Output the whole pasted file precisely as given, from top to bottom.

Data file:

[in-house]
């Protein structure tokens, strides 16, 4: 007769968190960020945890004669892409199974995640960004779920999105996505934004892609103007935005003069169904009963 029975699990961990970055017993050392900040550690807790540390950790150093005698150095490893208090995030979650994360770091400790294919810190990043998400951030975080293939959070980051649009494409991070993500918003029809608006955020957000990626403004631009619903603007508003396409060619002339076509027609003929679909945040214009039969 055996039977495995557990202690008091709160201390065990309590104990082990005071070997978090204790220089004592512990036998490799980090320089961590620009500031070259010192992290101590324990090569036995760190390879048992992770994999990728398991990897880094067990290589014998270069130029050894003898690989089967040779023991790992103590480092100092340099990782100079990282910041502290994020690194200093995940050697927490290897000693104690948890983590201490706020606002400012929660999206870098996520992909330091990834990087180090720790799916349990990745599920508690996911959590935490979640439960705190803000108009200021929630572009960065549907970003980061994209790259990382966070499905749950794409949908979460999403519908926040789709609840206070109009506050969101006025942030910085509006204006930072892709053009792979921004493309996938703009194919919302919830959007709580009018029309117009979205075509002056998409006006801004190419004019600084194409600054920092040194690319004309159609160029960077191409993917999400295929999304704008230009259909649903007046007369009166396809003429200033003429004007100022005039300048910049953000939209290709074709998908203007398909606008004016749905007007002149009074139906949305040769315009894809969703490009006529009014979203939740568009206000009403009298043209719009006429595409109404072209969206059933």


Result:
[in-house]
């Protein structure tokens, strides 16, 4: 007769968190960020945890004669892409199974995640960004779920999105996505934004892609103007935005003069169904009963 029975699990961990970055017993050392900040550690807790540390950790150093005698150095490893208090995030979650994360770091400790294919810190990043998400951030975080293939959070980051649009494409991070993500918003029809608006955020957000990626403004631009619903603007508003396409060619002339076509027609003929679909945040214009039969 055996039977495995557990202690008091709160201390065990309590104990082990005071070997978090204790220089004592512990036998490799980090320089961590620009500031070259010192992290101590324990090569036995760190390879048992992770994999990728398991990897880094067990290589014998270069130029050894003898690989089967040779023991790992103590480092100092340099990782100079990282910041502290994020690194200093995940050697927490290897000693104690948890983590201490706020606002400012929660999206870098996520992909330091990834990087180090720790799916349990990745599920508690996911959590935490979640439960705190803000108009200021929630572009960065549907970003980061994209790259990382966070499905749950794409949908979460999403519908926040789709609840206070109009506050969101006025942030910085509006204006930072892709053009792979921004493309996938703009194919919302919830959007709580009018029309117009979205075509002056998409006006801004190419004019600084194409600054920092040194690319004309159609160029960077191409993917999400295929999304704008230009259909649903007046007369009166396809003429200033003429004007100022005039300048910049953000939209290709074709998908203007398909606008004016749905007007002149009074139906949305040769315009894809969703490009006529009014979203939740568009206000009403009298043209719009006429595409109404072209969206059933």